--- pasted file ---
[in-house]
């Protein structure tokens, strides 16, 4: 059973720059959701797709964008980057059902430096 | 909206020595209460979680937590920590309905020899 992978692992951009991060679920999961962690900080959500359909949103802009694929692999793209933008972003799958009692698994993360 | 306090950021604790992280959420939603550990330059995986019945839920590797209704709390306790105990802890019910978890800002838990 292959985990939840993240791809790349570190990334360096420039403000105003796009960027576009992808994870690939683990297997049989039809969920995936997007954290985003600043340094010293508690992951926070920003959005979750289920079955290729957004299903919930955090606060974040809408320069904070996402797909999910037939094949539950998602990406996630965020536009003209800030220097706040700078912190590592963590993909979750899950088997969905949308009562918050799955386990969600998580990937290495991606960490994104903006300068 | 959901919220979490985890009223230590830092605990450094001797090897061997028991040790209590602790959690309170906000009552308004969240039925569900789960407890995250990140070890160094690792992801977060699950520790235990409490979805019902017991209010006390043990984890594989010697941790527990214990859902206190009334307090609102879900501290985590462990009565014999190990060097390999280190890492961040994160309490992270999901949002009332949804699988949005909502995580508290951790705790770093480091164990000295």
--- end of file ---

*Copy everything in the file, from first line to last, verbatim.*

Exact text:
[in-house]
């Protein structure tokens, strides 16, 4: 059973720059959701797709964008980057059902430096 | 909206020595209460979680937590920590309905020899 992978692992951009991060679920999961962690900080959500359909949103802009694929692999793209933008972003799958009692698994993360 | 306090950021604790992280959420939603550990330059995986019945839920590797209704709390306790105990802890019910978890800002838990 292959985990939840993240791809790349570190990334360096420039403000105003796009960027576009992808994870690939683990297997049989039809969920995936997007954290985003600043340094010293508690992951926070920003959005979750289920079955290729957004299903919930955090606060974040809408320069904070996402797909999910037939094949539950998602990406996630965020536009003209800030220097706040700078912190590592963590993909979750899950088997969905949308009562918050799955386990969600998580990937290495991606960490994104903006300068 | 959901919220979490985890009223230590830092605990450094001797090897061997028991040790209590602790959690309170906000009552308004969240039925569900789960407890995250990140070890160094690792992801977060699950520790235990409490979805019902017991209010006390043990984890594989010697941790527990214990859902206190009334307090609102879900501290985590462990009565014999190990060097390999280190890492961040994160309490992270999901949002009332949804699988949005909502995580508290951790705790770093480091164990000295």